(I also love the idea of reading these books in the order listed, but of course everyone is different, and in the end if you are interested in eating fresh produce there is probably something here for you.)
1. Plenty by Alisa Smith and J.B. Mackinnon : This handsome and fairly compact book is described by the authors as "One man, One Woman, and a Raucous Year of Eating Locally." That is probably a good description. I thoroughly enjoyed this account of a young couple from Vancouver, Canada living in a fairly small urban apartment in this far- north city. This book was written just at the very start of the locavore movement, and the extremes that these two go to in order to provide themselves with food from within 100 miles of their apartment is both inspiring and mystifying. You may end this work thinking two thoughts: these people are crazy and also, I want to be just a little more like them.
2. Animal, Vegetable, Miracle by Barbara Kingsolver: I know several transformed eaters who stumbled onto this book because they loved Kingsolver's other works (mostly novels). This is a great follow up to 'Plenty'. Kingsolver even references Smith and Mackinnon in her introduction in a way that indicates she is out to pursue local eating in a very different manner. In the end though, most people of 2006 America would probably have viewed her one year all local experiment as equally over the top.
I thought this a beautiful work that depicts the autobiographical journey Kingsolver made with her husband, botanist Steven Hopp, and their two daughters from their completely unsustainable life in Tucson AZ. to an almost completely self- sufficient life on a farm in western Virginia which they had previously used solely as a summer get away. Full of great gardening advice, research information, meal plans, recipes, (and a dash or two of soap box speeches ) This book will certainly inspire you to make community connections, grow some of your own food, and perhaps think about food differently than you have in the past.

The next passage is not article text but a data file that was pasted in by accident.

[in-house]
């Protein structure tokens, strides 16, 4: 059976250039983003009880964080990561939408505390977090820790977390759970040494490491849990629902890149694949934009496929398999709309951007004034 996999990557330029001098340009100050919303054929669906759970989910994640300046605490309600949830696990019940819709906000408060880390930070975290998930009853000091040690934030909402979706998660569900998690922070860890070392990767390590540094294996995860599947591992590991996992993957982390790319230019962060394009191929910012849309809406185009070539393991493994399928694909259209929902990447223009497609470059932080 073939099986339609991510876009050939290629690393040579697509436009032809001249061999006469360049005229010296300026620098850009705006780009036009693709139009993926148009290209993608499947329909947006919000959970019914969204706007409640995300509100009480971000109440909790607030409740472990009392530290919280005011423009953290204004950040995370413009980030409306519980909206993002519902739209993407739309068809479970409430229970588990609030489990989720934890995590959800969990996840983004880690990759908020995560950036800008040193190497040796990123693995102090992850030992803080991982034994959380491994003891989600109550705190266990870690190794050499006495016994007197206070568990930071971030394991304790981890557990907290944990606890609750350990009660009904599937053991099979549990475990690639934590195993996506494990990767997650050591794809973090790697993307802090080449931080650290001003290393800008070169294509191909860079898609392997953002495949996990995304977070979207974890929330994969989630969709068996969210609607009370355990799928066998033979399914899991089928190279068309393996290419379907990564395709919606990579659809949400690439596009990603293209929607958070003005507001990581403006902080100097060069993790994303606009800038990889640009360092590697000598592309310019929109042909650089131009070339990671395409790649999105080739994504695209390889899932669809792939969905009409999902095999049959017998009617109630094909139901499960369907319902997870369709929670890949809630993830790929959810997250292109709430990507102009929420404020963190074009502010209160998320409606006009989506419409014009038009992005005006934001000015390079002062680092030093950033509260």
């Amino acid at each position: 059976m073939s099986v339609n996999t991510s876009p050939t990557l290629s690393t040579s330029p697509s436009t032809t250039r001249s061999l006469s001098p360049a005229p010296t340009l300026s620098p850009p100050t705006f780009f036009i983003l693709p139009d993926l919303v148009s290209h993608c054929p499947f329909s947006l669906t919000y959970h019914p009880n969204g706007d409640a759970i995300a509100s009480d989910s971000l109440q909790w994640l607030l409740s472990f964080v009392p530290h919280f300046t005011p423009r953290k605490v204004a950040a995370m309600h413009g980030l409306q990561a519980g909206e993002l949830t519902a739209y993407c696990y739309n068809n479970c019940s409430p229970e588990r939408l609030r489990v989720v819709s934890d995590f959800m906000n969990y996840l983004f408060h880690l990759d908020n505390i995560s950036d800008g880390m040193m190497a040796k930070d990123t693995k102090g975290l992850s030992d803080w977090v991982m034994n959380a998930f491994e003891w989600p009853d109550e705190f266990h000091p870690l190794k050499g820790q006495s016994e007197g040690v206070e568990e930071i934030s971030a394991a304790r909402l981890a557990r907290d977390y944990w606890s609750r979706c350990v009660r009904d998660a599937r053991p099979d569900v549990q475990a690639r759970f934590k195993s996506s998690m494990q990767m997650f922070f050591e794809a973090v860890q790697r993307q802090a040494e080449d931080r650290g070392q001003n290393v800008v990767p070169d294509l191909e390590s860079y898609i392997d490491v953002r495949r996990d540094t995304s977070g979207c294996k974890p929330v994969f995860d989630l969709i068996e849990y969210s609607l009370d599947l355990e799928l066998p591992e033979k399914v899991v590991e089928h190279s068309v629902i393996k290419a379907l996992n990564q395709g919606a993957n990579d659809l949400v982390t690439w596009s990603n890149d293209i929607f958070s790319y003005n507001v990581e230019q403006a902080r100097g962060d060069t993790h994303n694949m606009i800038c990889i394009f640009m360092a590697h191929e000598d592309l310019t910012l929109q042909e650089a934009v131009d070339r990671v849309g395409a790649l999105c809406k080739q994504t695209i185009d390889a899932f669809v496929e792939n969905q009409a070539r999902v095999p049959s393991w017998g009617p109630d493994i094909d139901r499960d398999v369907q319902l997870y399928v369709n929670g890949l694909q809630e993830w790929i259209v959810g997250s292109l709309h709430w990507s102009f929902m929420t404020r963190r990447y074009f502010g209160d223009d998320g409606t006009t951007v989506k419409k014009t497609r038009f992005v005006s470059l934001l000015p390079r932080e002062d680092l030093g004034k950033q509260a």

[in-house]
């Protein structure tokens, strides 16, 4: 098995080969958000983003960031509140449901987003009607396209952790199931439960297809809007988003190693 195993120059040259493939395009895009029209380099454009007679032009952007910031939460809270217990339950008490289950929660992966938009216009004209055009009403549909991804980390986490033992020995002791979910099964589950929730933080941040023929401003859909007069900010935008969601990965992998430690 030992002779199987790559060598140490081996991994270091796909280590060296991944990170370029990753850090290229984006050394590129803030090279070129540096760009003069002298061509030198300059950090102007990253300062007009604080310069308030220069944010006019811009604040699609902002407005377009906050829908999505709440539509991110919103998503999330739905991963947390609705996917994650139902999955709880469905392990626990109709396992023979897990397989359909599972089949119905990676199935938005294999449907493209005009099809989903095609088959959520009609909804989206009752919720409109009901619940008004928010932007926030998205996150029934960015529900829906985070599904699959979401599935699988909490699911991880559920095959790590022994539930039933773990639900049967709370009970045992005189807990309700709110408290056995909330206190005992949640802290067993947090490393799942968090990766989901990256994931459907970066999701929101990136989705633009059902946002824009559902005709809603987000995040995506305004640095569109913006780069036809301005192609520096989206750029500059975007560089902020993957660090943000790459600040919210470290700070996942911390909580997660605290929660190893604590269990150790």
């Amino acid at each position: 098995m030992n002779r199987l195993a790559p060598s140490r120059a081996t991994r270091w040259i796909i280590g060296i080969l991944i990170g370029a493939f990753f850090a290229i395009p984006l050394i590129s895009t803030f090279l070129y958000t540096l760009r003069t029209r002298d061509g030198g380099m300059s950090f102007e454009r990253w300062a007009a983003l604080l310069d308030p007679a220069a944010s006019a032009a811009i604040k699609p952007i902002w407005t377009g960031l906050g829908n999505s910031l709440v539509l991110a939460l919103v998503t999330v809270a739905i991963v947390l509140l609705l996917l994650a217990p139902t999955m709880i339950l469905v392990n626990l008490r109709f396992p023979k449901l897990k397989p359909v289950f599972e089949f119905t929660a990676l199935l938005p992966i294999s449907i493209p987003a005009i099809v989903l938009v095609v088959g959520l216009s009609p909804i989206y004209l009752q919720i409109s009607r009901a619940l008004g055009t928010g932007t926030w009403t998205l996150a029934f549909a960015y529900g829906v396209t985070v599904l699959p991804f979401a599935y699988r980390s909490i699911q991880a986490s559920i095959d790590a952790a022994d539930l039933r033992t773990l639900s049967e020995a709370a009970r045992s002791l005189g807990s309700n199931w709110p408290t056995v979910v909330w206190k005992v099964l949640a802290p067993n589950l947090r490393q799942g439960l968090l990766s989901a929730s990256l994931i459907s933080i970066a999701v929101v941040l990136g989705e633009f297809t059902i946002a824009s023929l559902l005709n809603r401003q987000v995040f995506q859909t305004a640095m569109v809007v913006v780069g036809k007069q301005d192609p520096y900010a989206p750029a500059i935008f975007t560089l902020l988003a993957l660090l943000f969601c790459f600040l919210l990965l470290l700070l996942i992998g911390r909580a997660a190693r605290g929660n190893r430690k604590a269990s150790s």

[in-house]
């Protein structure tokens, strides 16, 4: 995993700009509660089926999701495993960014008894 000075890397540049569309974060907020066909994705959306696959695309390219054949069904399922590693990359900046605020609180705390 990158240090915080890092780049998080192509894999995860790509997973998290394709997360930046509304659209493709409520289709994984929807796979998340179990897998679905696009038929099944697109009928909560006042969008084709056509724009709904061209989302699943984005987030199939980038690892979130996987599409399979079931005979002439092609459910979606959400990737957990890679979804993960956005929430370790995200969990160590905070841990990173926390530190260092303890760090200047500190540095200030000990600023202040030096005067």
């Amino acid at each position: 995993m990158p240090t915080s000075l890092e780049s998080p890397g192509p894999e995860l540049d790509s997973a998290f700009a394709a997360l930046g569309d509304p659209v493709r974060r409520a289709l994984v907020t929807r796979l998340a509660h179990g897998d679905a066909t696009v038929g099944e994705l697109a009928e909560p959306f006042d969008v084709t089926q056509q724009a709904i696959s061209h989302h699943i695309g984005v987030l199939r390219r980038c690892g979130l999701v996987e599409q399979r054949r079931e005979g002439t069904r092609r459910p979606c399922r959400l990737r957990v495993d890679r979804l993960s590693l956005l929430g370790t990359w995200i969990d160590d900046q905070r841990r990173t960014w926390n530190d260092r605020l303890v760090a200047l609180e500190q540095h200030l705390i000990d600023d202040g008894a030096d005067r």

3. The Omnivore's Dilemma by Michael Pollan: Both of the above books are full of all sorts of useful information and some astounding facts, but Michael Pollan as a botanist and journalist does a marvelous job of researching, digesting and then explaining the vast history of where food comes from and how in the case of the fast food meal, or chemical inputs for agriculture, we got to the place we are today. In this book, Pollan traces the ingredients making up four very different meals all the way back to their ultimate sources. The first section which follows a fast food meal from McDonald's has something like seven chapters on corn (which is the source of food for all fast food animals, fast food sweeteners, glazes, breading, frying oil, etc) and some how they are all fascinating!
4. Local Flavors: Cooking and Eating from America's Farmers Markets by Debera Madison: This is fundamentally a cookbook, but Madison spends a great deal of time traveling around the country to different farmers markets and then describing what she is able to find in different regions during which seasons and providing recipes to use those ingredients. She also provides advice on finding and shoping at local markets. This is great for people new to farmers markets or new to cooking from scratch with fresh produce or maybe for those taking a trip to one of the areas she describes.
5. The Art of Simple Food by Alice Waters: This cookbook by the owner of Chez Panisse in California is indispensable for those who want to invest the time to cook their own meals well. It reads like a book, is of course full of recipes, but I love the explanations of the science behind the cooking process. Why is it so important to have all your ingredients chilled before you make a tart crust, or all at room temperature before you make a cake? All those little steps that I may have thought a probably unimportant wast of time and so neglected to the detriment of my cooking. Mostly Waters does a good job of teaching basics of techniques as flavor combinations that you can modify to suit what ever is available or you are in the mood for.
6. In Defense of Food by Michael Pollan: Since I just wrote about this book, I'll just say this is another great read, especially for that individual you know who struggles with food. All of these works teach the reader to love food and enjoy eating well. This latest work by Pollan will, I think, be an eye opening breath of fresh air for anyone who has invested time and energy into eating healthy by conventional western standards only to be disappointed by the results.
There are of course many more that could go here, but this all I'll write for now. Happy reading. And of course I welcome your reading suggestions as well.